Originally Posted by RobF
No one can win a GP. They can only win their grade.
Perhaps we should just get rid of dropped scores and make every one count. Shoot the series or don't. In reality it looks like the main protagonists in each grade or class shoot all the shoots anyway.
That would have a negative impact on attendances Rob.
For example, I had a gun failure at GP5 and couldn't continue shooting - my gun wouldn't physically cock anymore. That's a pain, but not a complete disaster because I know I can drop 2 scores so I can recover from a gun failure at an event.
Consider the situation where I'm not allowed to drop a score? - that would now mean that with a gun failure there's no way I can come back from that - would I have bothered to drive all the way down to Devon for GP6? Or would I have as much incentive to get out of bed when it's blowing a gale and p'ing it down with rain for another GP? Probably not.
The result would be, that if through no fault of my own something happens that means I can't make an event - there's no real point in shooting the rest of them.
Coming back to Steve's original question, I think you need to think about why the scores are based on the top score of the day.
The idea is to use that as a benchmark for how difficult the course was, and it's a system that isn't just used in the GP series, it's also used in local regional events too.
If the sample size of competitors for picking that benchmark is too small - then you'll get unfair answers.
The theory being that suppose you've got 3 springer shooters who usually put in the top score in their category. There's every chance that all 3 of those could be having a bad day, and that would over inflate everyone elses percentage in that category.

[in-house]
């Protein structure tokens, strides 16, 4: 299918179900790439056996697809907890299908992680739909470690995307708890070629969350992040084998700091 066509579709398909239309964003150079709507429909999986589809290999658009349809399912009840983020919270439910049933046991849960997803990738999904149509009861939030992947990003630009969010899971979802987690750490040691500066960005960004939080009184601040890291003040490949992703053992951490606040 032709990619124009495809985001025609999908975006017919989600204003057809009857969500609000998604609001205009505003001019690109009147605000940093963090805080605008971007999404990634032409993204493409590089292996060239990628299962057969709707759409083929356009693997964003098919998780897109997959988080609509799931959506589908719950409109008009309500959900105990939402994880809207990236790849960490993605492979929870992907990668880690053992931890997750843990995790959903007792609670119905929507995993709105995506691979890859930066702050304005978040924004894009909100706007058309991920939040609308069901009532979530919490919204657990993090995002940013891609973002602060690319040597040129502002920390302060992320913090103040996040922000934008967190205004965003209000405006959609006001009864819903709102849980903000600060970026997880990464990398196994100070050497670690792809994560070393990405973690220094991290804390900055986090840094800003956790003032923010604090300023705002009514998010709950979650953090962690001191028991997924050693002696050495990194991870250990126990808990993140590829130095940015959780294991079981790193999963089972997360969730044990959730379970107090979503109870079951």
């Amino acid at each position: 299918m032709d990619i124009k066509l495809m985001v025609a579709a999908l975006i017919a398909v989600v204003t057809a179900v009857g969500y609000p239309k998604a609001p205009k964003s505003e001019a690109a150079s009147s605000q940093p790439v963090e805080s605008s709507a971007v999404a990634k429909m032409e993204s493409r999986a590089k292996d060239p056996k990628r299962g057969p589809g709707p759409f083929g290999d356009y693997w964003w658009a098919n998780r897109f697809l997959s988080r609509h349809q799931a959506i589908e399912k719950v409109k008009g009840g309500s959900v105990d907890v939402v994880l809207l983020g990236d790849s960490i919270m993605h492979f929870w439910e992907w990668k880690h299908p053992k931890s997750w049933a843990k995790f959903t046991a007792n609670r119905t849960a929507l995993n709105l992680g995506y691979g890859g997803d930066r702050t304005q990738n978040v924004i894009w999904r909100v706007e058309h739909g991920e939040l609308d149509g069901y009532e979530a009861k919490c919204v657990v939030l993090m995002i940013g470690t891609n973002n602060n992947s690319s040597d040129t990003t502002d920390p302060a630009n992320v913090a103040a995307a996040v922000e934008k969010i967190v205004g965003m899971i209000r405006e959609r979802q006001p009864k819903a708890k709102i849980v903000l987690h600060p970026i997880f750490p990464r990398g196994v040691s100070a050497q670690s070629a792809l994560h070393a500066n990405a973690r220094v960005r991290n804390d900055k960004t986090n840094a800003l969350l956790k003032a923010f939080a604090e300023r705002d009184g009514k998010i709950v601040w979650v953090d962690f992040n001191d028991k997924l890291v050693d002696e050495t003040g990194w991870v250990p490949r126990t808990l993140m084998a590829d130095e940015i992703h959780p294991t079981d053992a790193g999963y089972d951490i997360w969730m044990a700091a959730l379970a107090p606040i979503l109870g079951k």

If you have 100 AA/A shooters, it's far less likely that all of them are going to be having a bad day - there's always someone in that size of sample who steps up to the plate to provide a reasonable benchmark score to gauge the overall course difficulty.
Ok, this season we've seen some exceptional shooting which makes things look a bit skewed.. we're seeing Jack and Justin regularly putting in 50's/49's on a GP course which sets the benchmark very high for everyone else.
So for me, I would say that - with such a small sample of Piston shooters, using their scores to dictate the benchmark for that category would cause more problems than it solves.
As I say we also use that system on local events too, and it wouldn't work too well in some regions where they only have a couple of people taking part in Piston class.
It's also a system that is used in other countries too and in the World Championships, and it's nice to be able to make a comparison on performance with shooters from other countries.
Is it entirely fair? No it isn't. But... It's not a bad solution in the absence of a better one. Basing it on the top score out of 5 people instead of basing on the top score out of 145 people - isn't a better solution.